Certainly no designer and perhaps no artist has been more involved in an open dialogue with artists of the past than Milton Glaser. From Piero della Francesca and Piero di Cosimo to Matisse, Seurat, Cézanne, Lautrec and Dumchamp, et al, Glaser has been inspired by and responded to their work for the last 60 plus years, beginning during his studies with Giorgio Morandi in Bologna in the early 1950s, on a Fullbright Scholarship.
This fascination is in evidence in two concurrent exhibits at the Binghamton University Art Museum: Milton Glaser: Modulated Patterns and The Piero Project, both which run from March 31 through May 20, 2017.
Glaser, Purple Tree, 2016. Digital print, 18¾ x 24 in.
The Piero Project dates back to 1992, the 500th anniversary of the death of Renaissance artist, Piero della Francesca. The exhibit originally ran contemporaneously with Piero’s own work in Arezzo, Italy. Shown are 37 drawings and watercolors that pay homage to the old master.
Original poster for The Piero Project.
Piero della Francesca, portraits.
Glaser, lanscape after Piero della Francesca.
In addition, there are new works by Glaser, which display his current fascination both with texture and patterns as well as combining traditional and digital methods. His intent, however, is that the work does not look like it was produced on the computer, at the same time being afforded vast creative possibilities. While many of these prints also respond to and feature many other artists of the past, Glaser first discovered and became enthralled with patterning by looking close up at halftone comic book printing as a boy.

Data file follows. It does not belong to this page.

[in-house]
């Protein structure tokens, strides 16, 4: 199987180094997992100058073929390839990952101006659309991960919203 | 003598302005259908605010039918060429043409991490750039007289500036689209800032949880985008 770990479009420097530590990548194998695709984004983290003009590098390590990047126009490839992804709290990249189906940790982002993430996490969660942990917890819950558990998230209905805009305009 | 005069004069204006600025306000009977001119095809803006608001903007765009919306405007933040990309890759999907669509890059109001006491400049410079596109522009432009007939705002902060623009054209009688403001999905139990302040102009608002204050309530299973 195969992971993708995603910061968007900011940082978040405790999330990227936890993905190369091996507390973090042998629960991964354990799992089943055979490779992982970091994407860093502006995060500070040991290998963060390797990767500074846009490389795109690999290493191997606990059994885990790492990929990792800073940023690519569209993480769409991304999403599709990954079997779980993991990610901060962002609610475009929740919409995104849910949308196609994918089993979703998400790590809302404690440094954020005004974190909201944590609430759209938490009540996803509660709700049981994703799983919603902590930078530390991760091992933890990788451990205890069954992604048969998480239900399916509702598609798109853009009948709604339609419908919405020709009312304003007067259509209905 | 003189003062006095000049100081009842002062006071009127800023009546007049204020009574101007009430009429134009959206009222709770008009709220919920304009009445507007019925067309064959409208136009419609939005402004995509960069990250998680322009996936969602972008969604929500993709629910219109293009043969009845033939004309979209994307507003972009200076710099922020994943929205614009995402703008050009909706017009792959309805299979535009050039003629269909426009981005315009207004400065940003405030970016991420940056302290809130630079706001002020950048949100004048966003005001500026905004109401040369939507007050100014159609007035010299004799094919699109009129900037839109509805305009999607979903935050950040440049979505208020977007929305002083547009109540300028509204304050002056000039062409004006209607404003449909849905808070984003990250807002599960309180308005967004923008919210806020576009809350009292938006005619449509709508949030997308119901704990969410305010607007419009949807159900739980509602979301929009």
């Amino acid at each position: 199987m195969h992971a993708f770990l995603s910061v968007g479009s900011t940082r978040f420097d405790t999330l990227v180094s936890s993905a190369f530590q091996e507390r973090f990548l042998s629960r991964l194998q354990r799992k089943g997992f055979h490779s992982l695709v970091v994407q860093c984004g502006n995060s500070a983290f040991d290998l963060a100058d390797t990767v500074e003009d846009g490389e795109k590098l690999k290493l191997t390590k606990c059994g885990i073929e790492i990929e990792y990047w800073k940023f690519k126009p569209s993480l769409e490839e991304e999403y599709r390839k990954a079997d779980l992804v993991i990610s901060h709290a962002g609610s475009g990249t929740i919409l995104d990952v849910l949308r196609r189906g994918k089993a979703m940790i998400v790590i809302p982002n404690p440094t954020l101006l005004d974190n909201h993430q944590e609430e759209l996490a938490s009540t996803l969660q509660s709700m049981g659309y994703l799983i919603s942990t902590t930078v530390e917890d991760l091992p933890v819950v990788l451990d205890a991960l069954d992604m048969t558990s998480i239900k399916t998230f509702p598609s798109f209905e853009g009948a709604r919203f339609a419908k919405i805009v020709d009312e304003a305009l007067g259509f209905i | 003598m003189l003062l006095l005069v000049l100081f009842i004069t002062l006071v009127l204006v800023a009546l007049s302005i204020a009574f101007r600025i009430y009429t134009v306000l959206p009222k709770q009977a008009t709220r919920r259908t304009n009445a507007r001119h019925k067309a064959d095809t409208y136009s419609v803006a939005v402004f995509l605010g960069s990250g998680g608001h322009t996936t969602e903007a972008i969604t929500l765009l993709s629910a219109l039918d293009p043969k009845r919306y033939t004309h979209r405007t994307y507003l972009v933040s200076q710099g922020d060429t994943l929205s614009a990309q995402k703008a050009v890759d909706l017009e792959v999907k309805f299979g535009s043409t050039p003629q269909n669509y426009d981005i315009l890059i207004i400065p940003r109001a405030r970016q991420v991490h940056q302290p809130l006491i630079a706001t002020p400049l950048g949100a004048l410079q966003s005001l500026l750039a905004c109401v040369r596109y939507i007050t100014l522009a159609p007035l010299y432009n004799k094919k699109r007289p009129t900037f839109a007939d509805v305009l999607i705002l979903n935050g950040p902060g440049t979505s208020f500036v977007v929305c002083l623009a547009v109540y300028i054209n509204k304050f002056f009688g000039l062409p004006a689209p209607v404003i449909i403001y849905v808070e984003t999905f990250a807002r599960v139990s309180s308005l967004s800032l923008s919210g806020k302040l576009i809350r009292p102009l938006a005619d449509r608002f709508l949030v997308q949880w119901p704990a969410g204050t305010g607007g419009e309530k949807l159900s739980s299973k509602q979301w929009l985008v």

[Related: The Visual Art of Orson Welles]
Toulouse and His Ladies, 2016. Digital print, 18¾ x 24 in.
Black Tree, 2016. Digital print, 18¾ x 24 in.
If you are in the area, in conjunction with these exhibits I will be giving a lecture on Milton’s life and work at the museum on Thursday, April 27, at 5:00 pm. All events are free and open to the public.
One thing I could not have anticipated is how stunning the exhibit is. Designed by curator and faculty member Blazo Kovacevic under the auspices of gallery director Diane Butler, it is a visual tour de force. Floor to ceiling reproductions surround you with Milton’s Modulated Patterns. A life size cut out of the Black Tree forms the centerpiece of the exhibit. Upstairs in an appropriately more intimidate setting is the classically inspired original artwork for the The Piero Project, over 30 in all. Included in the show are sketches and prints for Patterns as well. Accompanying the exhibit is an equally stunning cloth bound and foil stamped catalog, also designed by Blazo, and the cover is echoed in the signage as one enters the gallery.
If you are in the area the show is up through May 20th. If you are not it is well worth the trip.
For more information visit binghamton.edu/art-museum.